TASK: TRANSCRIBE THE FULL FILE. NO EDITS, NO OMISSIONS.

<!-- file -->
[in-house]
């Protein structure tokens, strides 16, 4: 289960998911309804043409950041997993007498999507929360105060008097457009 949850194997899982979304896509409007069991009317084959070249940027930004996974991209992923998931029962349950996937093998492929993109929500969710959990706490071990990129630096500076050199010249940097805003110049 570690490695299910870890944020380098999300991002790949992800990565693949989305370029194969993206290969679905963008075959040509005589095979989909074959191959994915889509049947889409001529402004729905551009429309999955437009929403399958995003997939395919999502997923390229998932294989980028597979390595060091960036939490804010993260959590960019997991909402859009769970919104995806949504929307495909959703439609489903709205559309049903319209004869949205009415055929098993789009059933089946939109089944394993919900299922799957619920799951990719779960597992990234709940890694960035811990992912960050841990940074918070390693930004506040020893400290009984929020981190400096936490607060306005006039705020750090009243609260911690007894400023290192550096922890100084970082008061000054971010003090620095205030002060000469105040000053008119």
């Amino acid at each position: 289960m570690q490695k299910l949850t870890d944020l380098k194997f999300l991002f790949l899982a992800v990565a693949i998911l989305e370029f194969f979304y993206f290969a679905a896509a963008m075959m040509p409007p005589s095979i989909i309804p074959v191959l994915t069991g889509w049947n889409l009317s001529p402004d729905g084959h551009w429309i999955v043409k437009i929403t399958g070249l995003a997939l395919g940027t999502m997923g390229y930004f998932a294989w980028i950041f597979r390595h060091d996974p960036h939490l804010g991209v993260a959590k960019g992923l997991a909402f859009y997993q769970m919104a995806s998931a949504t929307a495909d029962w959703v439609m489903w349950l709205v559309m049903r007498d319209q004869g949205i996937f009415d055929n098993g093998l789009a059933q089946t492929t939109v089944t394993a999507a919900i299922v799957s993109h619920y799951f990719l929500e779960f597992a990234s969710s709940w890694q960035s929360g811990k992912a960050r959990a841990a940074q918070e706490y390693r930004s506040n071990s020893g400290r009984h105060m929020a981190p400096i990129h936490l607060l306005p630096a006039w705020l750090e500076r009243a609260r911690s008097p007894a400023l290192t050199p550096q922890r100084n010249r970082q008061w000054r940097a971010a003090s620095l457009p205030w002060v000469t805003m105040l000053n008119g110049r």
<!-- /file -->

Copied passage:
[in-house]
């Protein structure tokens, strides 16, 4: 289960998911309804043409950041997993007498999507929360105060008097457009 949850194997899982979304896509409007069991009317084959070249940027930004996974991209992923998931029962349950996937093998492929993109929500969710959990706490071990990129630096500076050199010249940097805003110049 570690490695299910870890944020380098999300991002790949992800990565693949989305370029194969993206290969679905963008075959040509005589095979989909074959191959994915889509049947889409001529402004729905551009429309999955437009929403399958995003997939395919999502997923390229998932294989980028597979390595060091960036939490804010993260959590960019997991909402859009769970919104995806949504929307495909959703439609489903709205559309049903319209004869949205009415055929098993789009059933089946939109089944394993919900299922799957619920799951990719779960597992990234709940890694960035811990992912960050841990940074918070390693930004506040020893400290009984929020981190400096936490607060306005006039705020750090009243609260911690007894400023290192550096922890100084970082008061000054971010003090620095205030002060000469105040000053008119």
């Amino acid at each position: 289960m570690q490695k299910l949850t870890d944020l380098k194997f999300l991002f790949l899982a992800v990565a693949i998911l989305e370029f194969f979304y993206f290969a679905a896509a963008m075959m040509p409007p005589s095979i989909i309804p074959v191959l994915t069991g889509w049947n889409l009317s001529p402004d729905g084959h551009w429309i999955v043409k437009i929403t399958g070249l995003a997939l395919g940027t999502m997923g390229y930004f998932a294989w980028i950041f597979r390595h060091d996974p960036h939490l804010g991209v993260a959590k960019g992923l997991a909402f859009y997993q769970m919104a995806s998931a949504t929307a495909d029962w959703v439609m489903w349950l709205v559309m049903r007498d319209q004869g949205i996937f009415d055929n098993g093998l789009a059933q089946t492929t939109v089944t394993a999507a919900i299922v799957s993109h619920y799951f990719l929500e779960f597992a990234s969710s709940w890694q960035s929360g811990k992912a960050r959990a841990a940074q918070e706490y390693r930004s506040n071990s020893g400290r009984h105060m929020a981190p400096i990129h936490l607060l306005p630096a006039w705020l750090e500076r009243a609260r911690s008097p007894a400023l290192t050199p550096q922890r100084n010249r970082q008061w000054r940097a971010a003090s620095l457009p205030w002060v000469t805003m105040l000053n008119g110049r």